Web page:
The new HP (NYSE:HPQ) can't seem to catch a break with analysts. The 20 who regularly follow HP have a price target of just $15 -- its stock closed at $14.63 a share on Sept. 8 -- and a middling "hold" rating. The reason for the relatively negative view of HP is nothing new: a dying PC market has all but clinched its fate.
Toss in the pressure the printer market is feeling and analysts' collective bearish sentiment seems warranted. But before investors cross HP off their stock watchlists, CEO Dion Weisler's strategy to drive growth during difficult market conditions is taking hold. That may seem counterintuitive given HP's PC-driven business, but it's delivering results that have either gone unnoticed or been ignored.
The PC isn't dead, it's evolving
When Gartner released its Q2 PC sales results, the headlines generally read "PC shipments decline 5.2% in Q2," or something similar bemoaning the rough market. But after further review, HP not only held its own, but it's actually thriving.
Though HP's year-over-year worldwide PC sales growth was just under 2% in Q2, its 19.1% market share places it only a sliver behind China-based Lenovo's 20.5% for the biggest player on the planet. The gap between the two PC giants was 2.1 percentage points last year. The impetus for HP's strong calendar Q2 PC sales may come as a bit of a surprise.
The commercial piece of HP's personal systems unit declined 3% in its recently announced fiscal 2016 third quarter. But the division's $7.51 billion was flat overall compared to 2015 thanks to HP's impressive 8% jump in consumer PC revenue. Total PC unit results climbed 4%, led by a whopping 12% jump in notebook sales. All in all, not a bad quarter given its market is "dying."
How'd they do that?
Weisler hasn't given up on PCs, he's implemented a strategic plan to drive sales via HP's focus on niche markets, including gaming and lightweight, powerful notebooks. The recent release of HP's high-resolution graphics and virtual reality (VR)-ready OMEN PC and notebook are ideal examples.
Virtual reality is expected to surge in the coming years and become a $30 billion market by 2020, and gaming will lead the initial charge. The world's gamers have been clamoring for a VR experience to immerse themselves even further into a virtual world. Problem is, as of the end of 2015, less than 1% of the world's PCs had the processing power to utilize the "next great thing."
Enter HP and its new ultra-def graphics, increased processing power, and a notebook still light enough to go anywhere. Yes, the PC market is more challenging than it was. But, no, it's not dead and HP's concerted efforts to tackle niche markets will continue to generate market share.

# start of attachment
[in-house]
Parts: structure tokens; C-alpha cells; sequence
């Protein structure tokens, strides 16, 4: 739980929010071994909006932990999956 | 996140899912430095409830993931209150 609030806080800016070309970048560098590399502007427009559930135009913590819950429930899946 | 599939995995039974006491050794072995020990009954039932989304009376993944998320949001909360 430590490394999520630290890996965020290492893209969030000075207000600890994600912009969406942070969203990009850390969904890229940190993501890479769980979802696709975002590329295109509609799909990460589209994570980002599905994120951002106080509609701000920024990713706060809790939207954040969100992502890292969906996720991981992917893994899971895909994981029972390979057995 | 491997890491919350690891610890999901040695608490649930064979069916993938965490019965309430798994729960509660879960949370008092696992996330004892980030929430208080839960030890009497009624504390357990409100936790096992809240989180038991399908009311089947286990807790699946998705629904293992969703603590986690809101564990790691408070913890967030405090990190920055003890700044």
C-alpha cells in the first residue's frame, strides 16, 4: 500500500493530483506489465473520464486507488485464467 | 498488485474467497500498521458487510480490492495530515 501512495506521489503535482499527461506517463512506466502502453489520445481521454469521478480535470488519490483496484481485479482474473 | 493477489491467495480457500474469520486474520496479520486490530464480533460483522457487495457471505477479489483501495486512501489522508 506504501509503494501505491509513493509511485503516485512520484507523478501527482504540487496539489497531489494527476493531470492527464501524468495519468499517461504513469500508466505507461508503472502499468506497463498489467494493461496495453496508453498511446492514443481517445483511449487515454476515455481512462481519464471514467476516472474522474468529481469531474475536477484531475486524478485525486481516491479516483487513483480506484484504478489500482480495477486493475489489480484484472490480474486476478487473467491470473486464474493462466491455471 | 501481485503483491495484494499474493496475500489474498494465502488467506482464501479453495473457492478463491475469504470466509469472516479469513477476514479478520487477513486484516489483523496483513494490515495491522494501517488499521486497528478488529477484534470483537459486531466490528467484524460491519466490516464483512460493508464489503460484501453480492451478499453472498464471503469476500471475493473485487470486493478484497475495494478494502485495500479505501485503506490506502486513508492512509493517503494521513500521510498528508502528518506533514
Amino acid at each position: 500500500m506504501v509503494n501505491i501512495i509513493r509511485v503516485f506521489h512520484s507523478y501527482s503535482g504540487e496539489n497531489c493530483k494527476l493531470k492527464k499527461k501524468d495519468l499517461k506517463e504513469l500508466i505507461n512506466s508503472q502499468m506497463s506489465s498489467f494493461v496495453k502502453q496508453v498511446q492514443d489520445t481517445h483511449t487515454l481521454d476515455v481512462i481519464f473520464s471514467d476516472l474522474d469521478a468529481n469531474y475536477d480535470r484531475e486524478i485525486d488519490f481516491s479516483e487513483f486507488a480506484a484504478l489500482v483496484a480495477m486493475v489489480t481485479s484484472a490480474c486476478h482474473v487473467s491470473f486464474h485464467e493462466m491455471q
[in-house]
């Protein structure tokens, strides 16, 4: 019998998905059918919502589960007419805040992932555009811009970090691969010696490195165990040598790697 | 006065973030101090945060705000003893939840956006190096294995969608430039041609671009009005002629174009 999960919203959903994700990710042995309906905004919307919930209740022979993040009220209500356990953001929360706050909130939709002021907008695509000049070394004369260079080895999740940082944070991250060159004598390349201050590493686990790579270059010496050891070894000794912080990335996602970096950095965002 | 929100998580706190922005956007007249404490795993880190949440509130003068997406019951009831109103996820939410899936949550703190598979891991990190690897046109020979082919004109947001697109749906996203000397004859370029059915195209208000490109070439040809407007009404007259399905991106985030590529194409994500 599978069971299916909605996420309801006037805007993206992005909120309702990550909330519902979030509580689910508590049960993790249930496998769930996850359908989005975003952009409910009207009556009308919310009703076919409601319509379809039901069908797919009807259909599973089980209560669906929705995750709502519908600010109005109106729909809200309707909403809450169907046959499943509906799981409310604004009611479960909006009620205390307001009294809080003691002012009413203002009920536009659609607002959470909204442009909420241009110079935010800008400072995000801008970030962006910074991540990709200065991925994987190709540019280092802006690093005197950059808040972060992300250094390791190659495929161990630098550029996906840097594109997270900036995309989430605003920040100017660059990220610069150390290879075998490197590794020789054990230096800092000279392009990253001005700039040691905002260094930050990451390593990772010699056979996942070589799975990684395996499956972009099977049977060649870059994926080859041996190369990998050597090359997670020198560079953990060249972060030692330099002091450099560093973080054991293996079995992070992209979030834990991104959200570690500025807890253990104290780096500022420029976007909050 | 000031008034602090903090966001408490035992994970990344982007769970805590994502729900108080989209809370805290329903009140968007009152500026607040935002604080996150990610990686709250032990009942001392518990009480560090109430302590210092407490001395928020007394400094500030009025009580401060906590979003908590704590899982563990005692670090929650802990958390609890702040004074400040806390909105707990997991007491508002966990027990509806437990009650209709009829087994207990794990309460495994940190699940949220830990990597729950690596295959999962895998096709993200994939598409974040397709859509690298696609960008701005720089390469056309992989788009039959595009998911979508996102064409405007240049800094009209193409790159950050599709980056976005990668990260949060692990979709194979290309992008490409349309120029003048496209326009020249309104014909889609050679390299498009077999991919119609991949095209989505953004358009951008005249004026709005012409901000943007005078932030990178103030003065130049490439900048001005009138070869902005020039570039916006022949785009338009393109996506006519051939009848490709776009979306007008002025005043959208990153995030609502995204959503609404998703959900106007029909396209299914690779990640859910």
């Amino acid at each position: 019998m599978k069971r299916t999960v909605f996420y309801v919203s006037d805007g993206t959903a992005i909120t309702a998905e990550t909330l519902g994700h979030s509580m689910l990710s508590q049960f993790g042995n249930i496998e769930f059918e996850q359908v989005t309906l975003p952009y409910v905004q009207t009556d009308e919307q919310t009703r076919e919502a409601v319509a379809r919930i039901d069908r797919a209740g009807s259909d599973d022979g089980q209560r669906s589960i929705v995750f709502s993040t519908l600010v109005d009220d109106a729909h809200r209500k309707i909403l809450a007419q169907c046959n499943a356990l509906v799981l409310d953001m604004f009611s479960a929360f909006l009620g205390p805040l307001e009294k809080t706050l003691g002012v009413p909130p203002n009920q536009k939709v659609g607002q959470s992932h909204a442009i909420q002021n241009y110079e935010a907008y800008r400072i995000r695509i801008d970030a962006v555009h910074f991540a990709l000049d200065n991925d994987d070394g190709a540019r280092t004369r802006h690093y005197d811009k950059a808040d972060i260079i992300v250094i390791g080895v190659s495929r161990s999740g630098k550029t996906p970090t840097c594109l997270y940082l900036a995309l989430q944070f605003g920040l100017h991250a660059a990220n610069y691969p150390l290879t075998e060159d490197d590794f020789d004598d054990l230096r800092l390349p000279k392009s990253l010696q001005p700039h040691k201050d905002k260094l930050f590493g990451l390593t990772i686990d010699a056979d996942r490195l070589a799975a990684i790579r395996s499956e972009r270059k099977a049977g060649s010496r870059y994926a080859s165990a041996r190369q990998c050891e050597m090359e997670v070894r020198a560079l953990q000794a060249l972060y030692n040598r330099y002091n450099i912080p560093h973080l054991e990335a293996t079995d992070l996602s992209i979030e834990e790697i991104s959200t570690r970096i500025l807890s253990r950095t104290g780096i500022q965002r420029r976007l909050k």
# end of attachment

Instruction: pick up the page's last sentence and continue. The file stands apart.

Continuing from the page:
A few more tidbits
HP's plans to turn around its printing division poses more of a challenge than its already-in-force PC strategy. To turn the printing tide, Weisler is focused on high-end enterprise printers, including 3D printing. Commercial printing unit sales were down a mere 2% last quarter, though consumer units dropped a painful 14%. Not only will higher-end printer sales, be they 3D or not, pad margins, but the associated services and supply revenue will boost that struggling portion of the division, too.
Despite reporting a 4% drop in total revenue last quarter to $11.9 billion, HP's earnings from continuing operations climbed $110 million compared to 2015. The reason? Weisler is delivering on another HP initiative: cutting overhead. Costs and expenses dropped $580 million in fiscal Q3, down nearly 6% compared to a year ago. Total costs are down $3.23 billion in the first nine months of fiscal 2016.
Finally, HP pays its shareholders one of the industry's best dividend yields, at 3.5%, and its stock is trading at just nine times future earnings thanks to analysts' bearish perspective. But it's Wall Street's negativity that is partially to thank for making HP a sound growth and income alternative for investors with patience.
Tim Brugger has no position in any stocks mentioned. The Motley Fool owns shares of and recommends Gartner. Try any of our Foolish newsletter services free for 30 days. We Fools may not all hold the same opinions, but we all believe that considering a diverse range of insights makes us better investors. The Motley Fool has a disclosure policy.
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